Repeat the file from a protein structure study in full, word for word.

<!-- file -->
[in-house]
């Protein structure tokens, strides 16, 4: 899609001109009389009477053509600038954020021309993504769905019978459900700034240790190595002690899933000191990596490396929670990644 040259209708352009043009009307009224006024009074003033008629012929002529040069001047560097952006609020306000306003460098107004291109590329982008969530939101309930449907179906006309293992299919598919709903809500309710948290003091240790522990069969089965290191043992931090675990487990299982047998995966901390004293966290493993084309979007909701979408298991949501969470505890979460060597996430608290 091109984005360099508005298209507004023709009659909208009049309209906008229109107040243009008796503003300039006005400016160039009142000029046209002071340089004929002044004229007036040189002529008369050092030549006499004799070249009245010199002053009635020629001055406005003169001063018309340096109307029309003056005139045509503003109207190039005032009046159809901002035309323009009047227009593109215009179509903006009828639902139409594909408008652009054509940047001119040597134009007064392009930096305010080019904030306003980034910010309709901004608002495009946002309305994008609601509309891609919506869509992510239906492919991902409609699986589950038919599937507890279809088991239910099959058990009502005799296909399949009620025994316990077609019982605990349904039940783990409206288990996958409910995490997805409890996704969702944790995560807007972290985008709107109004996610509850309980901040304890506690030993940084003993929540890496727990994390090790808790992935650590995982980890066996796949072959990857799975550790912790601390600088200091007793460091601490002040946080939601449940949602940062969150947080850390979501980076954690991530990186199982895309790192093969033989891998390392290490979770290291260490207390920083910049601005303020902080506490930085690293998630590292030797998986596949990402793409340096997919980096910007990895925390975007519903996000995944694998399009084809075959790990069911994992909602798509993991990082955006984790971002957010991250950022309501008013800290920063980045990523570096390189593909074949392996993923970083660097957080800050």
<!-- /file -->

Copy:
[in-house]
């Protein structure tokens, strides 16, 4: 899609001109009389009477053509600038954020021309993504769905019978459900700034240790190595002690899933000191990596490396929670990644 040259209708352009043009009307009224006024009074003033008629012929002529040069001047560097952006609020306000306003460098107004291109590329982008969530939101309930449907179906006309293992299919598919709903809500309710948290003091240790522990069969089965290191043992931090675990487990299982047998995966901390004293966290493993084309979007909701979408298991949501969470505890979460060597996430608290 091109984005360099508005298209507004023709009659909208009049309209906008229109107040243009008796503003300039006005400016160039009142000029046209002071340089004929002044004229007036040189002529008369050092030549006499004799070249009245010199002053009635020629001055406005003169001063018309340096109307029309003056005139045509503003109207190039005032009046159809901002035309323009009047227009593109215009179509903006009828639902139409594909408008652009054509940047001119040597134009007064392009930096305010080019904030306003980034910010309709901004608002495009946002309305994008609601509309891609919506869509992510239906492919991902409609699986589950038919599937507890279809088991239910099959058990009502005799296909399949009620025994316990077609019982605990349904039940783990409206288990996958409910995490997805409890996704969702944790995560807007972290985008709107109004996610509850309980901040304890506690030993940084003993929540890496727990994390090790808790992935650590995982980890066996796949072959990857799975550790912790601390600088200091007793460091601490002040946080939601449940949602940062969150947080850390979501980076954690991530990186199982895309790192093969033989891998390392290490979770290291260490207390920083910049601005303020902080506490930085690293998630590292030797998986596949990402793409340096997919980096910007990895925390975007519903996000995944694998399009084809075959790990069911994992909602798509993991990082955006984790971002957010991250950022309501008013800290920063980045990523570096390189593909074949392996993923970083660097957080800050």